In 1965, Peter Block and State Senator Jack McGregor set out to secure an expansion franchise for Pittsburgh.
The National Hockey League granted a franchise to Pittsburgh along with the Los Angeles Kings, Philadelphia Flyers, Minnesota North Stars, St. Louis Blues and the California Golden Seals.
McGregor’s wife, Carol, is credited with the original name and the colors were originally black and white before Jack Riley, the team’s first General Manager, came up with the colors of Colombia blue, Navy blue and white.
Riley, an Ontario native, chose the colors of the Toronto Argonauts of the Canadian Football League and also of St. Michael’s College in Ontario.
The team’s first Coach, Red Sullivan, a former Rangers player, urged the team to use the diagonal PITTSBURGH font that the Rangers used.
The original sweaters were made by General Athletic and customized by the Gerry Cosby Co. of New York, the same company that did the familiar Rangers font.
The jerseys from 1967-68 featured a tie-down lace at the collar and were worn for only one season.The Penguins wore their blue (darker colors were worn at home) uniforms for their first regular sason game on October 11, 1967, against the Montreal Canadiens.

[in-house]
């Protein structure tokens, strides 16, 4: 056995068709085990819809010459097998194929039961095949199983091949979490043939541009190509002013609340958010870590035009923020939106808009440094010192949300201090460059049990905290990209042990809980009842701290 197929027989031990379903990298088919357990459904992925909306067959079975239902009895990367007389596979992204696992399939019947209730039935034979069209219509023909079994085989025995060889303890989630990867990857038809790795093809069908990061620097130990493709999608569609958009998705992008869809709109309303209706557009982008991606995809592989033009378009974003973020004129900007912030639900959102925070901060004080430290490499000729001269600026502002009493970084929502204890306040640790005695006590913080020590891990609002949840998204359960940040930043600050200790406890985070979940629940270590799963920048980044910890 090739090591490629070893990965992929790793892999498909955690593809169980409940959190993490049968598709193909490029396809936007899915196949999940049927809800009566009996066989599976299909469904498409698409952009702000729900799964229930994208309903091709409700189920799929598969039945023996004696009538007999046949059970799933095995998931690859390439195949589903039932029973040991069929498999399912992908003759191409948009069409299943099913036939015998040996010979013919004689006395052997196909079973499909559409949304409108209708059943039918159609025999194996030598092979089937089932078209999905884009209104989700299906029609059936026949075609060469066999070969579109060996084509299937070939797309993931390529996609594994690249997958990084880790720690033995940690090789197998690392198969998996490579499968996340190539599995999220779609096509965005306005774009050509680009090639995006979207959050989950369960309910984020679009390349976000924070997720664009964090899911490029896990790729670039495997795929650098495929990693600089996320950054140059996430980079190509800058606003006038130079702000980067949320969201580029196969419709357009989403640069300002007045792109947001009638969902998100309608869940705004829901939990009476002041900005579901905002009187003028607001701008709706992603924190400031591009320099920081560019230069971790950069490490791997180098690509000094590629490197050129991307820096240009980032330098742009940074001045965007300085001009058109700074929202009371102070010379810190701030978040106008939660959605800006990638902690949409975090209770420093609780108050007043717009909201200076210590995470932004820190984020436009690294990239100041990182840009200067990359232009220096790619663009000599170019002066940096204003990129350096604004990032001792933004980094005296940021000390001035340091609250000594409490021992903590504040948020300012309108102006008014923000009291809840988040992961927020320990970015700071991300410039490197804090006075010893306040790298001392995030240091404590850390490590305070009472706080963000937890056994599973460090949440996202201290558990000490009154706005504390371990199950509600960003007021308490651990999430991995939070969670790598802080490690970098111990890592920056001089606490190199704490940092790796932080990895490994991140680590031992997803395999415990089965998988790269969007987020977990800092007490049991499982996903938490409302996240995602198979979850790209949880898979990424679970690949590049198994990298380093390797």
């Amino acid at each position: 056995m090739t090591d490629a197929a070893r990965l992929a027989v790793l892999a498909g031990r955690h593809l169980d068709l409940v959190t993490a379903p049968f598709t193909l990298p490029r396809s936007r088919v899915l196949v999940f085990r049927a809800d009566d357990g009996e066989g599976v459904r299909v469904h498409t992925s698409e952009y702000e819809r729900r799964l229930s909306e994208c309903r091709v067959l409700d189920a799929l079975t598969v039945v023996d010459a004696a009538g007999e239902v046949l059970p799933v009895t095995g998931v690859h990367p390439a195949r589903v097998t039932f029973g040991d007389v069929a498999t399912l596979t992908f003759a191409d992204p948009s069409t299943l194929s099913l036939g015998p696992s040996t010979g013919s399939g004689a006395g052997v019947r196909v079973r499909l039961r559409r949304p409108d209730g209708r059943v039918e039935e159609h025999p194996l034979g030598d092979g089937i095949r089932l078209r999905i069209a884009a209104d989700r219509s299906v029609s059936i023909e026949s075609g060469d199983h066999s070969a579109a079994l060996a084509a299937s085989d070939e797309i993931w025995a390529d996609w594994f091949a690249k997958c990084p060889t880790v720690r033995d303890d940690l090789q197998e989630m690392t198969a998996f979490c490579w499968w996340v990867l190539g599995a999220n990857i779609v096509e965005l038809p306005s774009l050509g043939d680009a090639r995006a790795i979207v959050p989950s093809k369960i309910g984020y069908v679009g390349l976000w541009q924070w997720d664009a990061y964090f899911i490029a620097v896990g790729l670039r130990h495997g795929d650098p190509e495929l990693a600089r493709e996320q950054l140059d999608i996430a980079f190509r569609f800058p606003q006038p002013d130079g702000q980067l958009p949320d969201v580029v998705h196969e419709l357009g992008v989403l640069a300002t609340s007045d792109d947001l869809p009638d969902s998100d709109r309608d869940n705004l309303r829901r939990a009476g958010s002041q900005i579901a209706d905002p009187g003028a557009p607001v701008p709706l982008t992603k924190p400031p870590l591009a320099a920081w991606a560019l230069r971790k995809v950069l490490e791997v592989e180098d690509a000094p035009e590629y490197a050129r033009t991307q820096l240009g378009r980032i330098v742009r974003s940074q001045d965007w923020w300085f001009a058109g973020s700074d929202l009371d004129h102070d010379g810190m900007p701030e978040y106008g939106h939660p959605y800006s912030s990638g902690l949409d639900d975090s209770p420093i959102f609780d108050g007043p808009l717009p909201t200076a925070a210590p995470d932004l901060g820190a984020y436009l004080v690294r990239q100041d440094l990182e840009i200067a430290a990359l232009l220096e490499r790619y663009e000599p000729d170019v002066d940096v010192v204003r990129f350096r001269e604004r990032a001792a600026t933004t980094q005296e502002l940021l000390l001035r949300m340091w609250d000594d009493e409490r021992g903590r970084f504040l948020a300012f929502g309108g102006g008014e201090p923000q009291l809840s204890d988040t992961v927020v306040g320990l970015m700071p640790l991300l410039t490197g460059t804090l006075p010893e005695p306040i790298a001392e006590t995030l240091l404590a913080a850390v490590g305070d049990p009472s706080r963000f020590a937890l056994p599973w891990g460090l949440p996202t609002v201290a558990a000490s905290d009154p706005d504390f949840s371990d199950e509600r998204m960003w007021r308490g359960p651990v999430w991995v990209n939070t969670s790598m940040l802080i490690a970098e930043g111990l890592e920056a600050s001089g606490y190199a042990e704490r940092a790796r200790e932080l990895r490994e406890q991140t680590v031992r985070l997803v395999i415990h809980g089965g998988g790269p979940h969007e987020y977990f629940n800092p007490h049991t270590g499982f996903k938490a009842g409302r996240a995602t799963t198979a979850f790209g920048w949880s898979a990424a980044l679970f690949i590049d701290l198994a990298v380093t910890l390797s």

Bob Gessner designed the original scarf logo featuring the skating penguin in front of a gold triangle — symbolic of the city’s Golden Triangle, but it was never used on a jersey – only on pucks and team letterhead. It was widely believed that the set of blue jerseys were accidently destroyed, and one gentlemen in Pittsburgh insists a bag of jerseys were found ruined, but is unsure if they were the blue or white jerseys.
Recent research conducted by Penguins’ jersey expert, Casey Samuelson at PenguinsChronicles.com, suggests the set of blue jerseys not only survived, but were worn by the University of Pittsburgh as late as March 26, 1972. At right is a photo that shows Pitt goaltender Mark Lieberman wearing a blue version of the 1967-68 uniform.